The apostolate consists of women, though men can serve as substitutes. Each core group of adorers is limited to seven, but anyone can join in offering a Holy Hour for their pastor or priest, Howe said.

Prayer supporting a priest in his ministry also benefits the laity, Father Johnson said.

Graces flow as the women pray, said Terri Gaffney, who has prayed for her pastor, Father Michael Mil­ler of St. Michael and St. Mary in Stillwater, since the apostolate began. “The Seven Sisters apostolate unites a core group of women, who in solidarity in prayer for pastors and associate pastors uniquely draw upon the graces, which flow from the very heart of the Blessed Sacrament itself to transform not only the pastor and associate but, through our priests, to transform the parishioners as well.”

A Seven Sisters group prayed for Father Joe Bambenek when he became pastor of St. Pius X in White Bear Lake this July. “I was deeply touched and also deeply humbled,” he said. “It’s a wonderful, amazing thing.”

Father Bambenek said the prayer has helped sustain him in learning his new position. “I guess you just trust that through people’s faithfulness God works. . . . It’s certainly encouraging to a person to know that people are praying for them.”

During her hour, Howe considers what is happening in the parish and the senses she receives in prayer about the physical, emotional, social and spiritual needs of her pastor, now current Cathedral rector Father John Ubel. She doesn’t consult with him because the apostolate is designed for quiet service. “Without disturbing the priest in contacting him, there’s much that you can pray about,” she said.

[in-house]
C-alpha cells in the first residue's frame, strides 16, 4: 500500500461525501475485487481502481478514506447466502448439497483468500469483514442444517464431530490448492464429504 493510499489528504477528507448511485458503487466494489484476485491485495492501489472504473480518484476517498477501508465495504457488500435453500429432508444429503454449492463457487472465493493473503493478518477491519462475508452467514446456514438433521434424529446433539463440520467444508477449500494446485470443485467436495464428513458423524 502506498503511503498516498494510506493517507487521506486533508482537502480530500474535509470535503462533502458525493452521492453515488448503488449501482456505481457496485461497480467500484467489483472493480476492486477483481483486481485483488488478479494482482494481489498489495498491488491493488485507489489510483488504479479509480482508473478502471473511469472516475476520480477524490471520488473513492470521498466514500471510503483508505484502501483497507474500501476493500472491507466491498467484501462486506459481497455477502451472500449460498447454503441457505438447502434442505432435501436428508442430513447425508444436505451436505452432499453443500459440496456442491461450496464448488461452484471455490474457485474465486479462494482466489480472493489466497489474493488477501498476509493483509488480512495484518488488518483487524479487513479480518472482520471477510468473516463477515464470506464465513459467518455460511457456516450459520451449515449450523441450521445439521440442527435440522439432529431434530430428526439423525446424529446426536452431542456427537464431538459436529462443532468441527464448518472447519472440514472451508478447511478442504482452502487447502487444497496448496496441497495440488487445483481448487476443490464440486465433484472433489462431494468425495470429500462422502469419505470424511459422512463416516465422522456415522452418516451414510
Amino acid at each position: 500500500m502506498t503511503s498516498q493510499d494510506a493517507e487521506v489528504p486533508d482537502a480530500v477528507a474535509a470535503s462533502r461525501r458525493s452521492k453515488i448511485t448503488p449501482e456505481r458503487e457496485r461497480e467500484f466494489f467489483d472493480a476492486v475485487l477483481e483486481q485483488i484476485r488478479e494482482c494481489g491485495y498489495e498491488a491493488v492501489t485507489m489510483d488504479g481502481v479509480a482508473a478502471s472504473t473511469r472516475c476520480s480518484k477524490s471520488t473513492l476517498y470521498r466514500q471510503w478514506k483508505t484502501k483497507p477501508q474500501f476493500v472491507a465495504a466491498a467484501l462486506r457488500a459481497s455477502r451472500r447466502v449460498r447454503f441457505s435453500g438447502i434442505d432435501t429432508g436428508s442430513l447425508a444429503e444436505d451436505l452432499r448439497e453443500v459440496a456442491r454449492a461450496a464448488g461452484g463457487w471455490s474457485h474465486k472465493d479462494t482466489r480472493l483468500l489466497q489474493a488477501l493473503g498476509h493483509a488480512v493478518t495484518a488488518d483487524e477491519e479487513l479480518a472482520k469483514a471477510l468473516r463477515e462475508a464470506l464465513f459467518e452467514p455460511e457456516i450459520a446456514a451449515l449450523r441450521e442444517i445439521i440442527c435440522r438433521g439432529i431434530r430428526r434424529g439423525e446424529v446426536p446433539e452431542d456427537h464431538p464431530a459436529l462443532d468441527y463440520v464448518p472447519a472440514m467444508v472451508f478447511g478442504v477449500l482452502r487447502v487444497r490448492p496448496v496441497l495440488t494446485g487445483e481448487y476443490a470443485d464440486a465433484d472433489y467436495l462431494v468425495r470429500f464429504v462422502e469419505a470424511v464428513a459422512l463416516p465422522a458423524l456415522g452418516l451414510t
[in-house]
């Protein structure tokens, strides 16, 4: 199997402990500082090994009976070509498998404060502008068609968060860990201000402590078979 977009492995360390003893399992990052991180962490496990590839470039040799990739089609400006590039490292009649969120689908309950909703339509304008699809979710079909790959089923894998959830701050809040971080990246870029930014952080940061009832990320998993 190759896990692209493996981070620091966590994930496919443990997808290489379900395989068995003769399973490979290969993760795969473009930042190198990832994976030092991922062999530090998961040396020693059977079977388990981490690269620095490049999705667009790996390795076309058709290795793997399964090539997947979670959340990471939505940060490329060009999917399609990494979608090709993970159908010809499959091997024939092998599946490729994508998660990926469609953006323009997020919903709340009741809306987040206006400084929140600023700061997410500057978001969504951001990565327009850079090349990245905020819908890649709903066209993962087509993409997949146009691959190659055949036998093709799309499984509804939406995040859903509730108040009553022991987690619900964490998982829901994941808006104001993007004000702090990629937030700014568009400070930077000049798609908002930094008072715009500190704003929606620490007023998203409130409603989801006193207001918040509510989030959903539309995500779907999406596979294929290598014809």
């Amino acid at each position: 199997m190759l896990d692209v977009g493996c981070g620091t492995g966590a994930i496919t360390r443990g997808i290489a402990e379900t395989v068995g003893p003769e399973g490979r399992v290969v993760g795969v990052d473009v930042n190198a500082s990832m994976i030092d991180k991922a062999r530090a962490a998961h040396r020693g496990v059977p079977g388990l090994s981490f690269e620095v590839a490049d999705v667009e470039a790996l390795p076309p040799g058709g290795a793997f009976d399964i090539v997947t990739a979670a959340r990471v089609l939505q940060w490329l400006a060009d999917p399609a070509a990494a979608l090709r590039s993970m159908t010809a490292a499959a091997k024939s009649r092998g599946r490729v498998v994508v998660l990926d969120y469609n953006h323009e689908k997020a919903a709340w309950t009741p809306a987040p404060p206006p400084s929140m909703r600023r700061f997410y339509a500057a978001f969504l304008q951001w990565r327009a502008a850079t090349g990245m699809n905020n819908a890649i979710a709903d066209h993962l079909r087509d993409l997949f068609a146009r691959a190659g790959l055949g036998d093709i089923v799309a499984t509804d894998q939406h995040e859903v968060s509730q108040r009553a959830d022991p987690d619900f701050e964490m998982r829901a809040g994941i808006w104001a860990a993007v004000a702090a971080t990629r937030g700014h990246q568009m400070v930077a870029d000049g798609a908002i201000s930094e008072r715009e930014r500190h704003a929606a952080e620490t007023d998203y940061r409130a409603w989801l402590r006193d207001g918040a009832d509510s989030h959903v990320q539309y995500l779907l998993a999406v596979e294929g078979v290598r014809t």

Above all, the sisters seek Mary’s intercession for their priests, Howe said. “There’s a beautiful tie-in of relying on the Holy Spirit,” she said. “This is the spouse of Mary. This prayer for the priest to deepen his relationship with Mary is going to happen as each woman relies on the Holy Spirit.”

Sometimes apostolate members face distractions, especially the needs of family and friends, Gaffney said. “Sometimes it is difficult. Your mind wanders to another thing or person,” she said, adding that she’s received assurance that God takes care of her other intentions so she can focus on her pastor.

Praying as a Seven Sister for a priest often helps women see the big picture at their parish, Gaffney said. “Not that we ignore [an issue], but we look at it in a different way, look at it a little more, ‘I wonder how God is working here, how we can better pray.’”

Seven Sisters uniquely supports priests through consistent prayer before the Blessed Sacrament, she said.

“Our prayer as Seven Sisters is to assist in holding up the arms of the priest as he carries out his vocation in the life of a parish, always recollecting the phrases: ‘To Jesus through Mary’ and ‘Do whatever he tells you.’”

Read more about the Seven Sisters apostolate on its website.

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Category: Focus on Faith